Midweek – Philemon

Letters From Prison

Question: Have you ever had to convince someone to do something that you knew that they wouldn’t like?  Maybe you had to really think of how you were going to craft your argument in order to lead that person to the conclusion that you want them to reach.  If you haven’t had to do this how would you? Today we are going to look at Paul’s letter to Philemon and see how Paul uses this letter as a tool for convincing.  


Paul’s letter to Philemon is typically dated anywhere from around 56-62 AD.  Paul writes this letter to a man named Philemon with regards to a slave of his named Onesimus who Paul has come to know.  Philemon is believed to have lived in Colosse, the same city that Paul wrote the letter of Colossians for. Even though this is Paul’s shortest letter, it still can be divided into three main parts; the exordium or opening (1-7), the proof or body (8-16), and the peroration or the closing (17-25).   

Rhetorical techniques

You could easily read through Paul’s letter to Philemon and miss some of the truly impressive techniques that he uses to persuade Philemon to accept Onesimus.  From the very beginning Paul is working to lead Philemon to the conclusion that he wants for him to reach. Starting with verse 4 Paul attempts to appease Philemon with flattery.  In verse 5 Paul says that he has heard of Philemon’s “love for all his holy people”. To this point, we as the reader do not know about Onesimus at all. Paul is simply trying to gain the good will of Philemon before he makes his request.  Paul goes on in verse 7 to say that Philemon has, “refreshed the hearts of the lord’s people”. This may seem like a “throw away” verse like we have talked about at “The Table” but in reality this is an amazing technique that Paul is using.  If you flash forward to verse 12 Paul uses the same language when he says that Onesimus is “my very heart”. What Paul is trying to do is show Philemon that Onesimus is another member of the Lord’s people who requires Philemon’s love. He then requests that Philemon would “refresh (his) heart” (vs 20).  In order for Philemon to uphold the image of someone who refreshes the hearts of the Lord’s people, he must now include Onesimus.  

Paul also tries to create equality between Philemon, a slaveowner, and Onesimus, a slave. This is an integral part of this letter.  In verse 7 Paul calls Philemon his “brother”. Later in verse 16 Paul calls Onesimus “brother” as well. This is not a coincidence. Obviously Paul does not mean that Onesimus and Philemon are related.  Instead, he is trying to show how they are brothers in Christ, a term that we are familiar with in 2020, but a concept that was revolutionary in this time.  

To slave or not to slave?

Admittedly, many people find great issues with Paul’s letter to Philemon.  It is as if Paul gets his toes to the edge of the waters or addressing the issue of slavery without actually getting in.  He says things such as how Onesimus is be viewed “no longer as a slave, but better than a slave” (vs 16) and “welcome him as you would welcome me” (vs 17) but he never says anything about how slavery as an institution goes against the will of God.  This is extremely odd considering in Galatians 3:28 Paul says that “there is neither Jew nor Gentile, neither slave nor free, nor is there male and female, for you are all one in Christ”. So that begs the question, why would he not tell Philemon that slavery is wrong?  He does say in verse 21 that he believes Philemon will “do even more than (he) asks”. Maybe the “more” that Paul believes Philemon will do is to actually free Philemon from being a slave. However, that is merely an assumption or even potentially wishful thinking. Or maybe what Paul was doing was more revolutionary than we may think.  There is nothing that suggests that Onesimus was a slave because of any ethnic difference from Philemon. It is highly likely that Onesimus was a slave because of a debt that he owed Philemon or was born into it. This would be consistent with how a majority of slaves came to be slaves during this period. Because of this, everything was based on power.  It was not uncommon for slave owners to abuse their slaves in a number of different ways. Not only was this common but it was completely socially acceptable. Though Paul may not specifically say that Philemon should free Onesimus, it can be understood that Paul is asking Philemon to free Onesimus from his standing as powerless. Maybe this isn’t satisfying for us in 2020, but it is important to realize that though Paul may seem a bit confusing with certain social issues, ultimately his teachings would have been considered radical and helped usher in social change.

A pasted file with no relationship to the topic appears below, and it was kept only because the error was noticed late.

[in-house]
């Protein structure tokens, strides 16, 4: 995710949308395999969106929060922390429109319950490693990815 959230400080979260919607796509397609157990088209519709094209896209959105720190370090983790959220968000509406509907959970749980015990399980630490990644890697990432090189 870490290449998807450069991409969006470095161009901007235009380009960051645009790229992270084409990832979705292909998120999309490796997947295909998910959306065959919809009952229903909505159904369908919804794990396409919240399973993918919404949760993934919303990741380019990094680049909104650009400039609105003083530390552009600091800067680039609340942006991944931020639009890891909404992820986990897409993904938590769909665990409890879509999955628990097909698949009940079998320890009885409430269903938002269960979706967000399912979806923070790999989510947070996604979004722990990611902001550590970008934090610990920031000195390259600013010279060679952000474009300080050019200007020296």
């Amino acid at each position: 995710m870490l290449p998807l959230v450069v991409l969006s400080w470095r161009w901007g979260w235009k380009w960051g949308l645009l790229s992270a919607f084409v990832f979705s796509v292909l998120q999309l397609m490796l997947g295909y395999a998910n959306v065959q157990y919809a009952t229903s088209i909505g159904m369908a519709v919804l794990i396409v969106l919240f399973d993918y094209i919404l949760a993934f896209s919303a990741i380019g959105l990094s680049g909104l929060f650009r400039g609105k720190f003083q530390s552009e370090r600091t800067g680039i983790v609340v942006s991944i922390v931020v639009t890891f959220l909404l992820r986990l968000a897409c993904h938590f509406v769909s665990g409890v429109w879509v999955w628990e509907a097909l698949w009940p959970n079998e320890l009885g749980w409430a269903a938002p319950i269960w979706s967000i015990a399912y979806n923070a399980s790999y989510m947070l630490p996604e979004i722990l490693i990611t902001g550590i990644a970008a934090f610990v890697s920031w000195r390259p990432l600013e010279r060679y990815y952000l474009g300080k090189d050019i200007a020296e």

Final thoughts

What does this mean for us?  Firstly, we can see the ways in which Paul navigated difficult situations.  It is not uncommon while in college to come across people who may not be doing what we know God wants them to do.  In many cases it is fellow believers that we consider friends. How have you worked through these times? In Paul’s letter to Philemon he has the tall task of convincing a slave master to accept his slave as a brother.   Secondly, we can see in this letter how blood is not what unites us. In this letter we can see the masterful ways Paul attempts to have Philemon come to that realization that Onesimus is created in the image of God the same way he is.  Let this serve as a good reminder for us that Christ died for each and every one of us. Status, race, gender, none of that matters in the eyes of the Lord. Let us take care of one another and love one another knowing that we are a family.

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